Join the Team — Looking for New Members This Fall
Eagle Robotics is currently open to new students joining the team for this fall. There is a mandatory new student meeting in September, please visit our Join the Team page to learn more about what we have planned and Google Meet links to the meetings.
About the Team
We are a local High-School robotics team competing in First Robotics Challenge. Not only do we travel across California for multiple competitions each game season, but we participate in local events to bring the exciting world of STEM to students across the Central Coast.
Eagle Robotics is part of the FRC (FIRST Robotics Challenge) organization. Beginning on the first Saturday of January, teams all across the world join together to watch the kickoff event where the season’s challenge is unveiled. Then, during the next six weeks, we divide into groups to prototype, build, weld, machine, wire, program, drive, break, repair and finish our robots.
The First Robotics Challenge emphasizes teamwork and experience based learning. So, under the watchful eye of our mentors, all of this work is done by high school team members. All of our fantastic mentors are volunteers who have significant experience in their field. Visit the Team Members page to see everyone on the team this season!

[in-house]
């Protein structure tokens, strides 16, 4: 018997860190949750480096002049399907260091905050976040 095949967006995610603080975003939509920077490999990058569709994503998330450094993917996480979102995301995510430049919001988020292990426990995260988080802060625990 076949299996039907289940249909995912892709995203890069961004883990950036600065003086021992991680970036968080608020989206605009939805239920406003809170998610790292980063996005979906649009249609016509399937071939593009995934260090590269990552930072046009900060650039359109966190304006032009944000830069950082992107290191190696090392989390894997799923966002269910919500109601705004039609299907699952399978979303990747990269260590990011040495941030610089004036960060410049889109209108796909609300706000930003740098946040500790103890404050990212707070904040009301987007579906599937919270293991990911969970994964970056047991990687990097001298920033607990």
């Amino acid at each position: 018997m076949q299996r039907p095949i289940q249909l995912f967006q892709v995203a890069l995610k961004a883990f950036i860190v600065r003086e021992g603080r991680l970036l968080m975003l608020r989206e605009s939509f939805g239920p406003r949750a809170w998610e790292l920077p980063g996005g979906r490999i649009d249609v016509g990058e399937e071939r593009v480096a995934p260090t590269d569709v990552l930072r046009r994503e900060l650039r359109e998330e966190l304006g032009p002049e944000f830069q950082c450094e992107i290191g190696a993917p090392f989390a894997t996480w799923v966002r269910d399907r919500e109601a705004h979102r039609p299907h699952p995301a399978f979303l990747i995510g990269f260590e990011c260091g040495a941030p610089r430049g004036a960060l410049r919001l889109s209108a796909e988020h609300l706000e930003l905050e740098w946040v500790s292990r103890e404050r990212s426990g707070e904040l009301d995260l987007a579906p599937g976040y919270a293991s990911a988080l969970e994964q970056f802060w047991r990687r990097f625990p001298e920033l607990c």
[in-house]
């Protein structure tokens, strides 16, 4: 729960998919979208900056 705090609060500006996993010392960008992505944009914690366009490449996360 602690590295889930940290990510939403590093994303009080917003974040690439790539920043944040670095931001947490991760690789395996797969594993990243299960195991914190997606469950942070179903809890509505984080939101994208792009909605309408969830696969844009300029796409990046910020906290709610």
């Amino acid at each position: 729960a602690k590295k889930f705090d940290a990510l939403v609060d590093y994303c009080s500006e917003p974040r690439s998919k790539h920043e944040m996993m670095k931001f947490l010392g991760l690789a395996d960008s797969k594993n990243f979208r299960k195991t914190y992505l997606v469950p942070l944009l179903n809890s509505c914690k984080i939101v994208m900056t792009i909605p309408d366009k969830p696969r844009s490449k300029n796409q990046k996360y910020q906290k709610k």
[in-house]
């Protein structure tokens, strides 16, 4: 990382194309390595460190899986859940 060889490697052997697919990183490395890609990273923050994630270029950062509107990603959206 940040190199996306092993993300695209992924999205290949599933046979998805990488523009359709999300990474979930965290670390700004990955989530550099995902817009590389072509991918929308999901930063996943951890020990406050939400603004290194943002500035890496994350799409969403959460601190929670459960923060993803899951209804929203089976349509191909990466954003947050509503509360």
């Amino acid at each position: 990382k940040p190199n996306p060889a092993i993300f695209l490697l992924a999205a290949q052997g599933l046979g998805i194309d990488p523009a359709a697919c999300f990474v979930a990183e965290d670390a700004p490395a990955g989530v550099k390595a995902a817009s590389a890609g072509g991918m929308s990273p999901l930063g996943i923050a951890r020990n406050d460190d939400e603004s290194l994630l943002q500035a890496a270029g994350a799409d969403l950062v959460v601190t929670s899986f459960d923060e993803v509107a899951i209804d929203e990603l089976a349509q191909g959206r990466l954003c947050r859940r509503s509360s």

We are incredibly fortunate to have funding from the following ‘Platinum’ and ‘Gold’ sponsors, as well as donations from the remaining individuals and businesses on our Sponsors page. Without their help, this team would not be possible!
Eagle Robotics began in 2004 with the goal of bringing the excitement and challenges of FIRST robotics the small community of Arroyo Grande on California’s Central Coast. Originally founded by Mr. Findley, an industrial technology teacher at Arroyo Grande High School, the team would go on that very first year to win the Curie Division at the FIRST World Championships, an unprecedented feat for a “rookie” team. After several more years of service, Mr. Findley would retire from the team and Mr. Helete of Arroyo Grande High’s IDEA Academy would take his place in a leadership role.